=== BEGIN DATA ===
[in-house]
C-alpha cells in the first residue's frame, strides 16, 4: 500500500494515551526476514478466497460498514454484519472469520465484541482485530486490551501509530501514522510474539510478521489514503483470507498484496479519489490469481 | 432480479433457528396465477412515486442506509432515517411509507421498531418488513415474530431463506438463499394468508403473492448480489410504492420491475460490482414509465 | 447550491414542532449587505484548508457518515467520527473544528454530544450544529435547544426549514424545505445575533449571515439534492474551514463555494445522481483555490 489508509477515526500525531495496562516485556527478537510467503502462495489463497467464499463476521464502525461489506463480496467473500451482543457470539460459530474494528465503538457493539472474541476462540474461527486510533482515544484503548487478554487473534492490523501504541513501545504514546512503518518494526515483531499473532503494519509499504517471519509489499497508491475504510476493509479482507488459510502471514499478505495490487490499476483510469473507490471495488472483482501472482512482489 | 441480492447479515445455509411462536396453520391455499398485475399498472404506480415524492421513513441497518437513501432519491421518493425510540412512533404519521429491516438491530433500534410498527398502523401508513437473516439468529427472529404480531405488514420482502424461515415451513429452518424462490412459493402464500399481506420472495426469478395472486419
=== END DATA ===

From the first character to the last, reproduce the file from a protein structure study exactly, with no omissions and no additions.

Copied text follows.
[in-house]
C-alpha cells in the first residue's frame, strides 16, 4: 500500500494515551526476514478466497460498514454484519472469520465484541482485530486490551501509530501514522510474539510478521489514503483470507498484496479519489490469481 | 432480479433457528396465477412515486442506509432515517411509507421498531418488513415474530431463506438463499394468508403473492448480489410504492420491475460490482414509465 | 447550491414542532449587505484548508457518515467520527473544528454530544450544529435547544426549514424545505445575533449571515439534492474551514463555494445522481483555490 489508509477515526500525531495496562516485556527478537510467503502462495489463497467464499463476521464502525461489506463480496467473500451482543457470539460459530474494528465503538457493539472474541476462540474461527486510533482515544484503548487478554487473534492490523501504541513501545504514546512503518518494526515483531499473532503494519509499504517471519509489499497508491475504510476493509479482507488459510502471514499478505495490487490499476483510469473507490471495488472483482501472482512482489 | 441480492447479515445455509411462536396453520391455499398485475399498472404506480415524492421513513441497518437513501432519491421518493425510540412512533404519521429491516438491530433500534410498527398502523401508513437473516439468529427472529404480531405488514420482502424461515415451513429452518424462490412459493402464500399481506420472495426469478395472486419